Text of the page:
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GEIGE (O. Fr. gigue, gige; O. Ital. and Span. giga; Prov. gigua; O. Dutch gigue), in modern German the violin; in medieval German the name applied to the first stringed instruments played with a bow, in contradistinction to those whose strings were plucked by fingers or plectrum such as the cithara, rotta and fidula, the first of these terms having been very generally used to designate various instruments whose strings were plucked. The name gige in Germany, of which the origin is uncertain,' and its derivatives in other languages, were in the middle ages applied to rebecs having fingerboards. As the first bowed instruments in Europe were, as far as we know, those of the rebab type, both boat-shaped and pear-shaped, it seems probable that the name clung to them long after the bow had been applied to other stringed instruments derived from the cithara, such as the fiddle (videl) or vielle. In the romances of the 12th and 13th centuries the gige is frequently mentioned, and generally associated with the rotta. Early in the 16th century we find definite information concerning the Geige in the works of Sebastian Virdung (1511), Hans Judenkiinig (1523), Martin Agricola •(1532), Hans Gerle (1533) ; and from the instruments depicted, of two distinct types and many varieties, it would appear that the principal idea attached to the name was still that of the bow used to vibrate the strings. Virdung qualifies the word Geige with Klein (small) and Gross (large), which do not represent two sizes of the same instrument but widely different types, also recognized by Agricola, who names three or four sizes of each, discant, alto, tenor and bass. Virdung's Klein Geige is none other than the rebec with two C-shaped soundholes and a raised fingerboard cut in one piece with the vaulted back and having a separate flat soundboard glued over it, a. change 'rendered necessary by the arched bridge. Agricola's Klein Geige with three strings was of a totally different construction, having ribs and wide incurvations but no bridge; there was a rose soundhole near the tailpiece and two C-shaped holes in the shoulders. Agricola (Musica inslrumenlalis) distinctly mentions three kinds of Geigen with three, four and five strings. From him we learn that only one position was as yet used on these instruments, one or two higher notes being occasionally obtained by sliding the little finger along. A century later Agricola's Geige was regarded as antiquated by Praetorius, who reproduces one of the bridgeless ones with five strings, a rose and two C-shaped soundholes, and calls it an old fiddle; under Geige he gives the violins. (K. S.) GEIGER; ABRAHAM (1810-1874), Jewish theologian and orientalist, was born at Frankfort-on-Main on the 24th of May 1810, and educated at the universities of Heidelberg and Bonn. As a student he distinguished himself in philosophy and in philology, and at the close of his course wrote on the relations of Judaism and Mahommedanism a prize essay which was after-wards published in 1833 under the title Was hat Mohammed aus dem Judentum aufgenommen? (English trans. Judaism and Islam, Madras, 1898). In November 1832 he went to Wiesbaden as rabbi of the synagogue, and became in 1835 one of the most ' The words gige, gigen, geic appear suddenly in the M. H. German of the 12th century, and thence passed apparently into the Romance languages, though some would reverse the process (e.g. Weigand, Deutsches Worterbuch): An elaborate argument in the Deutsches Worterbuch of J. and W. Grimm (Leipzig, 1897) connects the word with an ancient common Teut. root gag—meaning to sway to and fro, as preserved in numerous forms: e. g. M.H.G gagen, gugen, to sway to and fro (gugen, gagen, the rocking of a cradle), the Swabian gigen, gagen, in the same sense, the Tirolese gaiggern, to sway, doubt, or the old Norse geiga, to go astray or crooked. The reference is to the swaying motion of the violin bow. The English " jig " is derived from gige through the O. Fr. gigue (in the sense of a stringed instrument); the modern French gigue (a dance) is the English '.' jig " re-imported (Hatzfeld and Darmesteter, Diction-?mire). This opens up another possibility, of the origin of the name of the instrument in the dance which it accompanied. (W. A. P.) GEIJER 551 active promoters of•the Zeitschrift fisr jitdische Theologie (1835-1839 and 1842-1847). From 1838 to 1863 he lived in Breslau, where he organized the reform movement in Judaism and wrote some of his most important works, including Lehr- and Lesebuch zur Sprache der Mischna (1845), Studien from Maimonides (1850), translation into German of the poems of Juda ha-Levi (1851), and Urschrift and Ubersetzungen der Bibel in ihrer Abhangigkeit von der innern Entwickelung des Judentums (1857). The last-named work attracted little attention at the time, but now enjoys a great reputation as a new departure in the methods of studying the records of Judaism. The Urschrift has moreover been recognized as one of the most original contributions to biblical science. In 1863 Geiger became head of the synagogue of his native town, and in 187o he removed to Berlin, where, in addition to his duties as chief rabbi, he took the principal charge of the newly established seminary for Jewish science. The Urschrift was followed by a more exhaustive handling of one of its topics in Die Sadducaer and Pharisder (1863), and by a more thorough application of its leading principles in an elaborate history of Judaism (Das Judentum and seine Geschichte) in 1865-1871. Geiger also contributed frequently on Hebrew, Samaritan and Syriac subjects to the Zeitschrif tderdeutschen morgenldndischen Gesellschaft, and from 1862 until his death (on the 23rd of October 1874). he was editor of a periodical entitled Jiidische Zeitschrift fur Wissenschaft and Leben. He also published a Jewish prayer-book (Israelitisches Gebetbuch) and a variety of minor monographs on historical and literary subjects connected with the fortunes of his people. (I. A.) An Allgemeine Einleitung and five volumes of Nachgelassene Schriften were edited in 1875 by his son LUDWIG GEIGER (b. 1848), who in 188o became extraordinary professor in the university of Berlin. Ludwig Geiger published a large number of biographical and literary works and made a special study of German humanism. He edited the Goethe-Jahrbuch from 2880, Vierteljahrsschrift fur Kultur and Litteratur der Renaissance (1885-1886), Zeitschr. fur die Gesch. der Juden im Deutschland (1886-1891), Zeitschr. fur vergleichende Litt eraturgeschichte and Renaissance-Litteratur (1887-1891). Among his works are Johann Relic/din, sein Leben and seine Werke (Leipzig, 1871); and Johann Reuchlin's Briefwechsel (Tubingen, 1875); Renaissance and Humanismus in Italien and Deutschland (1882, 2nd ed. 1901); Gesch. des geistigen Lebens der preussischen Hauptstadt (1892-1894); Berlin's geistiges Leben (1894-1896)• See also J. Derenbourg in Jud. Zeitschrift, xi. 299-308; E. Schrieber, Abraham Geiger als Reformator des Judentums (1880), art. (with portrait) in Jewish Encyclopedia. Abraham Geiger's nephew LAZARUS GEIGER (1829-1870), philosopher and philologist, born at Frankfort-on-Main, was destined to commerce, but soon gave himself up to scholarship and studied at Marburg, Bonn and Heidelberg. From 1861 till his sudden death in 187o he was professor in the Jewish high school at Frankfort. His chief aim was to prove that the evolution of human reason is closely bound up with that, of language. He further maintained that the origin of the Indo-. Germanic language is to be sought not in Asia but in central Germany. He was a convinced opponent of rationalism in religion. His chief work was his Unsprung and Entwickelung der menschlichen Sprache and Vernunft (vol. i., Stuttgart, 1868), the principal results of which appeared in a more popular form as Der Ursprung der Sprache (Stuttgart, 1869 and 1878). The second volume of the former was published in an incomplete form (1872, 2nd ed. 1899) after his death by his brother Alfred Geiger, who also published a number of his scattered papers as Zur Entwickelung der Menschheit (1871, 2nd ed. 1878; Eng. trans. D. Asher, Hist. of the Development of the Human Race, Lond., 1880). See L. A. Rosenthal, Laz. Geiger: seine Lehre vom Ursprung d. Sprache and Vernunft and sein Leben (Stuttgart, 1883) ; E. Peschier, L. Geiger, sein Leben and Denken (1871); J. Keller, L. Geiger and d. Kritik d. Vernunft (Wertheim, 1883) and Der Ursprung d. Vernunft (Heidelberg, 1884).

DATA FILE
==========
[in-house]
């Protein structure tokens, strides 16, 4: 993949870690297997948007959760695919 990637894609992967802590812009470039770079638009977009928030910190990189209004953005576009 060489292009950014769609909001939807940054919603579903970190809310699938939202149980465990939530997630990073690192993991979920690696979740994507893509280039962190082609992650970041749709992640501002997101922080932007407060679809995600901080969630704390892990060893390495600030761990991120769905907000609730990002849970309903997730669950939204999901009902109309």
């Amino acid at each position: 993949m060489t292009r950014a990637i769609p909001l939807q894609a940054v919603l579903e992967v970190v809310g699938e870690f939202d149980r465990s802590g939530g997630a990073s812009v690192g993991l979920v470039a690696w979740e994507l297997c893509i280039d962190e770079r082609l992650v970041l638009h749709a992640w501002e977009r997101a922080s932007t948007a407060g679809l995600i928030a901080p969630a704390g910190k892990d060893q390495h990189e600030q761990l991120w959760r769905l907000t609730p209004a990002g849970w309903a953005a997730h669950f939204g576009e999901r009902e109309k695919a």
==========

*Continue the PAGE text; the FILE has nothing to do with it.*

End of Article: GEIGE (O. Fr. gigue, gige; O. Ital. and Span. giga; Prov. gigua; O. Dutch gigue)